Oil fell toward $69 on Wednesday, after surging more than 3 percent in the previous session on data that showed a surprise fall in U.S. crude stocks, boosting hopes of demand recovery in the world's top energy user.

The release of the more closely watched U.S. Energy Information Administration (EIA) data later in the day could confirm the American Petroleum Institute's (API) bullish figures, and will determine the market's trading tone for the rest of the week.

By 3:15 a.m. EDT, U.S. crude for September delivery was up 2 cents at $69.21 a barrel, off an earlier session high of $70.50. London Brent crude for October was down 27 cents at $72.10.

What's keeping the market down is high U.S. inventories, which is a proxy for demand, so the bullish API report has turned sentiment around, said Tony Nunan, risk manager at Tokyo-based Mitsubishi Corp.

If the EIA data confirms the API report, we could see the market head higher. The $76 level will be a top for the market in the medium term until we see further drawdowns in the inventories, he added.

API data released late on Tuesday showed that U.S. crude oil stockpiles fell last week by 6.1 million barrels, against forecasts for a 1.3 million barrel build.

U.S. distillate stocks rose by 1.5 million barrels, more than double what analysts had expected, while gasoline stocks fell less than forecast.

EIA figures will be released at 8:30 a.m. EDT.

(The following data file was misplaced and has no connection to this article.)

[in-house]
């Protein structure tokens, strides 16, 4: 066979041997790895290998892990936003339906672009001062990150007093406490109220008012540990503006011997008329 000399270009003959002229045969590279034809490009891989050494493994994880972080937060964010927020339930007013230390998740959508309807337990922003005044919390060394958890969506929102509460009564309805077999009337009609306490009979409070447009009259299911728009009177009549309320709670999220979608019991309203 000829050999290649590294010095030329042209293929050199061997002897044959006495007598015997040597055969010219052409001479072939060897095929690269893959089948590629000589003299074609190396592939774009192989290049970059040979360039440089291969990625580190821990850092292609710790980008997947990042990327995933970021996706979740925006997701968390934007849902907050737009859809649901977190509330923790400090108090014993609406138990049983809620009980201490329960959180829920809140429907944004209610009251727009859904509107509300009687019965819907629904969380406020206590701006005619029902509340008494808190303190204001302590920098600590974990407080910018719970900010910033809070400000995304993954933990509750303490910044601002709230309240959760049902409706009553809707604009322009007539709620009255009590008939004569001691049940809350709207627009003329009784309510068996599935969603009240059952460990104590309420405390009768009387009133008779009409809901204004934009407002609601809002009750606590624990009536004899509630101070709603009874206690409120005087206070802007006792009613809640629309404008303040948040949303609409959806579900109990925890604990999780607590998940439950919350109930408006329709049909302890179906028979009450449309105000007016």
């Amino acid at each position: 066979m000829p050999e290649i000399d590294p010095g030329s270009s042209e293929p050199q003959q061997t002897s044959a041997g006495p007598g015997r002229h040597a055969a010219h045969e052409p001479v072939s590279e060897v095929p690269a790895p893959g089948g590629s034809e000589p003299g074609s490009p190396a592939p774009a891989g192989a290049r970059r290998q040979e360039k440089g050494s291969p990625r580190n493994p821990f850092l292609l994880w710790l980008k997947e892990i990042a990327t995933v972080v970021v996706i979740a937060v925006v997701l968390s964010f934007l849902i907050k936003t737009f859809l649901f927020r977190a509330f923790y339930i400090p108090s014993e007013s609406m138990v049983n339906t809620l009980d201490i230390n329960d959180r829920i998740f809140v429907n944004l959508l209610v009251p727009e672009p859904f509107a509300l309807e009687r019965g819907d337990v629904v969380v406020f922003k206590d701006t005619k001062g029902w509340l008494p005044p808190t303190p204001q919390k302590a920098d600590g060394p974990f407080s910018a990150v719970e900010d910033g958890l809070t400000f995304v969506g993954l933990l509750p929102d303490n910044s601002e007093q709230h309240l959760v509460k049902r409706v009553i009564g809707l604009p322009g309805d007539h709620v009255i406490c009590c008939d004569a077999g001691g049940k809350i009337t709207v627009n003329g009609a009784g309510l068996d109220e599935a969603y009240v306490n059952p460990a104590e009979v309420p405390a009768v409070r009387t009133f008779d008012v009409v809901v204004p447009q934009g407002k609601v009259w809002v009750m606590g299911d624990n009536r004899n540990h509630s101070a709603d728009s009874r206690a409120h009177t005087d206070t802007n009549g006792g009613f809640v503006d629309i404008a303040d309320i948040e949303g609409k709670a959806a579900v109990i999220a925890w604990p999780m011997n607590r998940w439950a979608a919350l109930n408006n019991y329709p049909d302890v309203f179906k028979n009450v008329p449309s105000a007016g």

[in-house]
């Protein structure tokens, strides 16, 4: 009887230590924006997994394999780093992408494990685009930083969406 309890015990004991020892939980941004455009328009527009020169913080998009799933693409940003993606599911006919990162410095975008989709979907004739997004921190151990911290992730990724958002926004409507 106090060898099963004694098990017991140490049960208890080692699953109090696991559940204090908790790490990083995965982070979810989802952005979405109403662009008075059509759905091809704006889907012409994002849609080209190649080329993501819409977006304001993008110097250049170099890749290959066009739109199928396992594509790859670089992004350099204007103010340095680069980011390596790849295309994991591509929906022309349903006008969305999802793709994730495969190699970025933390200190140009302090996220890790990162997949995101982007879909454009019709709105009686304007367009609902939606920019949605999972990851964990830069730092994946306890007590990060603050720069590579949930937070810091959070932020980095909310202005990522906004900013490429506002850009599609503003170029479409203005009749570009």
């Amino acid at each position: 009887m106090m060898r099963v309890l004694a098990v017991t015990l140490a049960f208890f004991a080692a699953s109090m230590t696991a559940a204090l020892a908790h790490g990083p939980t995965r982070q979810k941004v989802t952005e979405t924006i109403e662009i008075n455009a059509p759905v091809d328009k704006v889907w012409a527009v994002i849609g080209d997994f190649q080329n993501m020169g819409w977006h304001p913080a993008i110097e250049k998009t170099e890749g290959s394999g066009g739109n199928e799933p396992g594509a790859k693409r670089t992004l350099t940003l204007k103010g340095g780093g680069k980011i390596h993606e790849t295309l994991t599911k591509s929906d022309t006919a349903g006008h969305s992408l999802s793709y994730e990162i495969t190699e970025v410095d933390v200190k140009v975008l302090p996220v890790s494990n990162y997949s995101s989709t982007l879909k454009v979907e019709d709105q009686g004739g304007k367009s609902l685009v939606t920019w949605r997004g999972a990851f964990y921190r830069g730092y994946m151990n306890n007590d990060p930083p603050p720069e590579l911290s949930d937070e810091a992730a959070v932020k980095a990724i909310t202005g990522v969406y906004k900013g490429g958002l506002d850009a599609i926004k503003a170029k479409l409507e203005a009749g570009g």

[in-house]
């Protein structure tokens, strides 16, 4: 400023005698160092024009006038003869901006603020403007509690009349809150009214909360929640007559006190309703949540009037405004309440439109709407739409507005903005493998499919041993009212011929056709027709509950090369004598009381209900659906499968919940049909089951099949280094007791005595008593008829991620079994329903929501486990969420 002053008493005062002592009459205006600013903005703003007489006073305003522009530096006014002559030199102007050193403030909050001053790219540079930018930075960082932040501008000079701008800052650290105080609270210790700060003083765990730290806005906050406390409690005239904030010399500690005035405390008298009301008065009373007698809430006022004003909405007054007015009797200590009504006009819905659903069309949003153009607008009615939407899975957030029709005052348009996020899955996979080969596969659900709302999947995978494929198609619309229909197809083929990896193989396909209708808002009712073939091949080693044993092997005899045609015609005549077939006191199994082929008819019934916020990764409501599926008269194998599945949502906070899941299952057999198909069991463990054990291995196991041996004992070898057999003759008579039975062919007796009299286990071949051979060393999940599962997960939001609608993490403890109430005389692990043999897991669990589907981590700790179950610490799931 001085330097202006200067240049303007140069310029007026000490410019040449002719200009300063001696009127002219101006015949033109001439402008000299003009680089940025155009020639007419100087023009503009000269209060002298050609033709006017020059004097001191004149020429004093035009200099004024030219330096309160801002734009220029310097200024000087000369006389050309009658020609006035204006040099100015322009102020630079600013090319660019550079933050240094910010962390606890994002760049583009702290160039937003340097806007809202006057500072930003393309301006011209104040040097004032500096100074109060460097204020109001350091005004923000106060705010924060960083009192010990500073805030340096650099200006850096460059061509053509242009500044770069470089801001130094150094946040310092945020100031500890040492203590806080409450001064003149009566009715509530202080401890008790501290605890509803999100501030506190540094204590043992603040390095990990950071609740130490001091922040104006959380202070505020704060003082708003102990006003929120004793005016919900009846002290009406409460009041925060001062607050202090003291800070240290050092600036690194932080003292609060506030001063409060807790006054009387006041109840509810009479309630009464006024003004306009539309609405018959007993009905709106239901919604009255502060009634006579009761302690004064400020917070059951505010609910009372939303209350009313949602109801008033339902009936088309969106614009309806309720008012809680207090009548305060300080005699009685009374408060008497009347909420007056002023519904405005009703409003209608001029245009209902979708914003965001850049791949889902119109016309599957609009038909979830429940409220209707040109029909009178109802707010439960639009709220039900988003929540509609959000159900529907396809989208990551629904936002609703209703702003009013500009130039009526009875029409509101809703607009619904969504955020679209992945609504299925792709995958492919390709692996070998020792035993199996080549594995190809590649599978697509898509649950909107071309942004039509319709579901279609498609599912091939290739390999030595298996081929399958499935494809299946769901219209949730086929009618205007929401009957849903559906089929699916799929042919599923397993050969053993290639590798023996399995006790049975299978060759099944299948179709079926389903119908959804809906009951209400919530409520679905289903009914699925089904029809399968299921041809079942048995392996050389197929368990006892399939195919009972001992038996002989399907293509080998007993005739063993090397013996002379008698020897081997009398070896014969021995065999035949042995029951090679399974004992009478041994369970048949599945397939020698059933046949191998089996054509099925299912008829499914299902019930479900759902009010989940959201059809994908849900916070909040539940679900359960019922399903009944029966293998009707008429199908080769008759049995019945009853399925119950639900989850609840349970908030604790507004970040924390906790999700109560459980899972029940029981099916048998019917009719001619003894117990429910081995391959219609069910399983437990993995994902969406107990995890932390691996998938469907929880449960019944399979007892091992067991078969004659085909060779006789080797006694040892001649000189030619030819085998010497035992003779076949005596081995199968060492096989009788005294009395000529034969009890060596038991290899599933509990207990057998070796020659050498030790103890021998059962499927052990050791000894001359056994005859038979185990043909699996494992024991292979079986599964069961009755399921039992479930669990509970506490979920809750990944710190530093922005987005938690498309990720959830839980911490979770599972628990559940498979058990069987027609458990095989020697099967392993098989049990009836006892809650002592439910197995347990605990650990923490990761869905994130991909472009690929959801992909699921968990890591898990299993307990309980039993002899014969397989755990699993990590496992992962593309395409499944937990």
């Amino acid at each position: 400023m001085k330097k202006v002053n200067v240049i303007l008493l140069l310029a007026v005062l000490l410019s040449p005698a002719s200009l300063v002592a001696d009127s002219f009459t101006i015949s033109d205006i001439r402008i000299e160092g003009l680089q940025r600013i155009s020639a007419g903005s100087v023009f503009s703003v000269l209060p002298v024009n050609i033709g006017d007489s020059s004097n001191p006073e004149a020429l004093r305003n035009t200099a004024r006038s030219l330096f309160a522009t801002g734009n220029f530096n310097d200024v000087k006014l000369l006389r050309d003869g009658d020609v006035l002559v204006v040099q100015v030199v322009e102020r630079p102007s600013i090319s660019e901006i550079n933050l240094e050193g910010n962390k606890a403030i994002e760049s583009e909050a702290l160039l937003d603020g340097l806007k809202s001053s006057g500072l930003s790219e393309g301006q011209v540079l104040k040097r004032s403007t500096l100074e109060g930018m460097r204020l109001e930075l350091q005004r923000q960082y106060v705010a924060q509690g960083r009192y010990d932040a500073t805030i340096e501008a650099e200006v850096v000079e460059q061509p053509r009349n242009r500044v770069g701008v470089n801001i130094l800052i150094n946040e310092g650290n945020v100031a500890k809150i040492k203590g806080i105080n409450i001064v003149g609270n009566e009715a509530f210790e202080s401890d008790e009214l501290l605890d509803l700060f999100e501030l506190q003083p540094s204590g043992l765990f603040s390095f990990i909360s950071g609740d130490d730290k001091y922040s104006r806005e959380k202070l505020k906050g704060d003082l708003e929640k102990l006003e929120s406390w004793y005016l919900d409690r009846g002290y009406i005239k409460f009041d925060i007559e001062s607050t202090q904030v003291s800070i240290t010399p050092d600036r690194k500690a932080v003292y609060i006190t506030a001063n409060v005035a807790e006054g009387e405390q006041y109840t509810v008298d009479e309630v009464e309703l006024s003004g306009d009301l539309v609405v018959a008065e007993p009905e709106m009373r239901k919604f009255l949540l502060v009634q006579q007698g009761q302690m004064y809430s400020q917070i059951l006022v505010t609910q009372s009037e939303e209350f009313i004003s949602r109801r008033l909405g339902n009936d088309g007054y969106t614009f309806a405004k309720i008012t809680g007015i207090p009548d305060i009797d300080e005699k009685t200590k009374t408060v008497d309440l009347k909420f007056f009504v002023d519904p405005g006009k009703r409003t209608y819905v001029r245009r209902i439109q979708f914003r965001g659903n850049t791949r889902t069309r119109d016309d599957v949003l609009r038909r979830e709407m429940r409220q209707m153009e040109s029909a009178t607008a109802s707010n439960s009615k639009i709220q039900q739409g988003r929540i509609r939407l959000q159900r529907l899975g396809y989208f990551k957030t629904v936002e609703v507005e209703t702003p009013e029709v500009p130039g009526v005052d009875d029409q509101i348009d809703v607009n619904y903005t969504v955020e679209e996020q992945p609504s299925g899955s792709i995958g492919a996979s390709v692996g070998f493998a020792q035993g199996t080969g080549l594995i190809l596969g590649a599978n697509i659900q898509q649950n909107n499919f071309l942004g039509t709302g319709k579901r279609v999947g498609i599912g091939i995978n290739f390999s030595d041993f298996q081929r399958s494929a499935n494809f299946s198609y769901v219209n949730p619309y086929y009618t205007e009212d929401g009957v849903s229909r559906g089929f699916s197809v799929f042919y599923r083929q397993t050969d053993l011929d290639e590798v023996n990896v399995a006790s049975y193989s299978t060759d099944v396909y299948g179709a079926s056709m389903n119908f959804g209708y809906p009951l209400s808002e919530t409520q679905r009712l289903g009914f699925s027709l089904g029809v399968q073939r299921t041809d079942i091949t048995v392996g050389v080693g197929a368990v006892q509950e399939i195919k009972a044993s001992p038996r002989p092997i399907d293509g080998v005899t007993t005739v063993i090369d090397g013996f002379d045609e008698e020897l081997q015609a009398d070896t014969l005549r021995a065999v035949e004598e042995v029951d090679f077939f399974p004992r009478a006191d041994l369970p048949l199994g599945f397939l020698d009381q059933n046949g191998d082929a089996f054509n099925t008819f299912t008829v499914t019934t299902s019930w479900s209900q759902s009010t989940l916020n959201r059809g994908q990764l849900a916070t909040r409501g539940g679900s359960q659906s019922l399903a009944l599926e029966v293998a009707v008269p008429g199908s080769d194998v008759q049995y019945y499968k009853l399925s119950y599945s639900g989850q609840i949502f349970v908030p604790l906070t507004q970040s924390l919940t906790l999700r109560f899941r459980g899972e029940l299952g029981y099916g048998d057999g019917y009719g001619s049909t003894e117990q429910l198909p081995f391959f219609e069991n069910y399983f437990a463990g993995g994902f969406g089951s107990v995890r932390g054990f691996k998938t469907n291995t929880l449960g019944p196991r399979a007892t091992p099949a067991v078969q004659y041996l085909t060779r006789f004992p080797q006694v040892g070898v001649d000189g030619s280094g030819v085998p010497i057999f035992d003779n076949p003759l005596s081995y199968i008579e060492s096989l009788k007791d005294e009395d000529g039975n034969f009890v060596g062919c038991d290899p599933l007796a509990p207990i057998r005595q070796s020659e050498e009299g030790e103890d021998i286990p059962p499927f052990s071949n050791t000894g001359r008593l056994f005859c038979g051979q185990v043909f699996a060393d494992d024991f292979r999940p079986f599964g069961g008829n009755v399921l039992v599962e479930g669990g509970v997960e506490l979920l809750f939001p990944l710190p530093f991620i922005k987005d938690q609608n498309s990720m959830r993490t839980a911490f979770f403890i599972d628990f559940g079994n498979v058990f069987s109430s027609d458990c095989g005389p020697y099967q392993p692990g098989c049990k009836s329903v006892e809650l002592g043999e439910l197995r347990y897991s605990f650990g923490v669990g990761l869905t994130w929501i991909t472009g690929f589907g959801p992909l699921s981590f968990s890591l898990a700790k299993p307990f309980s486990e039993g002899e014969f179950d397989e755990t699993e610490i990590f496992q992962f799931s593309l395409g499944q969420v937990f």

Further boosting sentiment was Wall Street's strong performance on Tuesday, when U.S. stocks rebounded from sharp losses in the previous session, as better-than-expected results from big retailers encouraged investors to return to the market. <.N>

Earnings from major U.S. retailers Home Depot and Target beat Wall Street expectations, offsetting government data that showed U.S. housing starts and permits fell unexpectedly in July after increasing in June.

Traders are also keeping an eye on storms in the Atlantic Basin, as any potential output disruption could boost prices, but there was no immediate threat seen to U.S. oil installations in the Gulf of Mexico.

The region is home to a quarter of U.S. oil output and 15 percent of its natural gas production.

Hurricane Bill, the first of the 2009 Atlantic season, grew quickly into a major Category 3 storm on Tuesday and could strengthen as it curves north, likely missing the eastern United States as it passes Bermuda.

Bill is expected to remain a large and powerful hurricane for several days, said the U.S. National Hurricane Center, but added that the storm posed no threat to oil installations in the Gulf of Mexico.

Meanwhile, Kuwait sees no need for OPEC to change oil supply targets at its meeting in September as the oil price is satisfactory, the country's oil minister said on Wednesday.

OPEC, supplier of over a third of the world's oil, meets on September 9 in Vienna to discuss supply policy.

(Editing by Ben Tan)